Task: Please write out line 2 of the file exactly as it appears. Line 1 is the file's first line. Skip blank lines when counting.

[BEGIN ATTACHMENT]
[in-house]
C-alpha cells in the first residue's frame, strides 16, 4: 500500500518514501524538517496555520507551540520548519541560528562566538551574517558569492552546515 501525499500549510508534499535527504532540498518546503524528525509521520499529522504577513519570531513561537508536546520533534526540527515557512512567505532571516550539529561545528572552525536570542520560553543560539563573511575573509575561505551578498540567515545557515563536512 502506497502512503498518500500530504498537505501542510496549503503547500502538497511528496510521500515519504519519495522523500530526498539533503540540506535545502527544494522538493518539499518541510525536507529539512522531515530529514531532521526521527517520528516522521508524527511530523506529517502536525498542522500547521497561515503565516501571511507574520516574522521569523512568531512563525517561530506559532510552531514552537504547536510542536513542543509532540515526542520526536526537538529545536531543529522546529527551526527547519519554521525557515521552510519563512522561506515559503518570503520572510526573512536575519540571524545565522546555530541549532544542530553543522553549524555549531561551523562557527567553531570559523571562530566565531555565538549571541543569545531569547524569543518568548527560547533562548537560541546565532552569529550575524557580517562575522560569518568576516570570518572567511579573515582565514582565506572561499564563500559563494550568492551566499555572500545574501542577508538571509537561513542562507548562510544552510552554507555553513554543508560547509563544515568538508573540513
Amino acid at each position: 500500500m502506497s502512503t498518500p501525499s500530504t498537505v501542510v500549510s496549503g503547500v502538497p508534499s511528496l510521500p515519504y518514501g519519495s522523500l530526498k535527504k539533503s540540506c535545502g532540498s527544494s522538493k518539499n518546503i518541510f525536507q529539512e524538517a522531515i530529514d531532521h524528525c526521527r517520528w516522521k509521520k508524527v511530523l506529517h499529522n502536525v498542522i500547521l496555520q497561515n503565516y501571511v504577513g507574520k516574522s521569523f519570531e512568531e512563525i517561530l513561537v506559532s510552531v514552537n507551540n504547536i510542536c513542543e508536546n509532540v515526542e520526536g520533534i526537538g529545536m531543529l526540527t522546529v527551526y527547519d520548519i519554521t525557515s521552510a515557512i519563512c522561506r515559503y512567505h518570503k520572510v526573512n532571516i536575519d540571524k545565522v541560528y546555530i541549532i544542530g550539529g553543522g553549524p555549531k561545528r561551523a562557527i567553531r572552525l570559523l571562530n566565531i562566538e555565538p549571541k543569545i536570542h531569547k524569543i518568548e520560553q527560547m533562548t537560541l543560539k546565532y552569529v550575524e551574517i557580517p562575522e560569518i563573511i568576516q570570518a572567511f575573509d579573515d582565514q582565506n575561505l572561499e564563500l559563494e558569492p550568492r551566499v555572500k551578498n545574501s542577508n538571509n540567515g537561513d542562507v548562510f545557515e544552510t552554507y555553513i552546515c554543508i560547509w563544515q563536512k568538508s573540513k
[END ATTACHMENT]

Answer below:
C-alpha cells in the first residue's frame, strides 16, 4: 500500500518514501524538517496555520507551540520548519541560528562566538551574517558569492552546515 501525499500549510508534499535527504532540498518546503524528525509521520499529522504577513519570531513561537508536546520533534526540527515557512512567505532571516550539529561545528572552525536570542520560553543560539563573511575573509575561505551578498540567515545557515563536512 502506497502512503498518500500530504498537505501542510496549503503547500502538497511528496510521500515519504519519495522523500530526498539533503540540506535545502527544494522538493518539499518541510525536507529539512522531515530529514531532521526521527517520528516522521508524527511530523506529517502536525498542522500547521497561515503565516501571511507574520516574522521569523512568531512563525517561530506559532510552531514552537504547536510542536513542543509532540515526542520526536526537538529545536531543529522546529527551526527547519519554521525557515521552510519563512522561506515559503518570503520572510526573512536575519540571524545565522546555530541549532544542530553543522553549524555549531561551523562557527567553531570559523571562530566565531555565538549571541543569545531569547524569543518568548527560547533562548537560541546565532552569529550575524557580517562575522560569518568576516570570518572567511579573515582565514582565506572561499564563500559563494550568492551566499555572500545574501542577508538571509537561513542562507548562510544552510552554507555553513554543508560547509563544515568538508573540513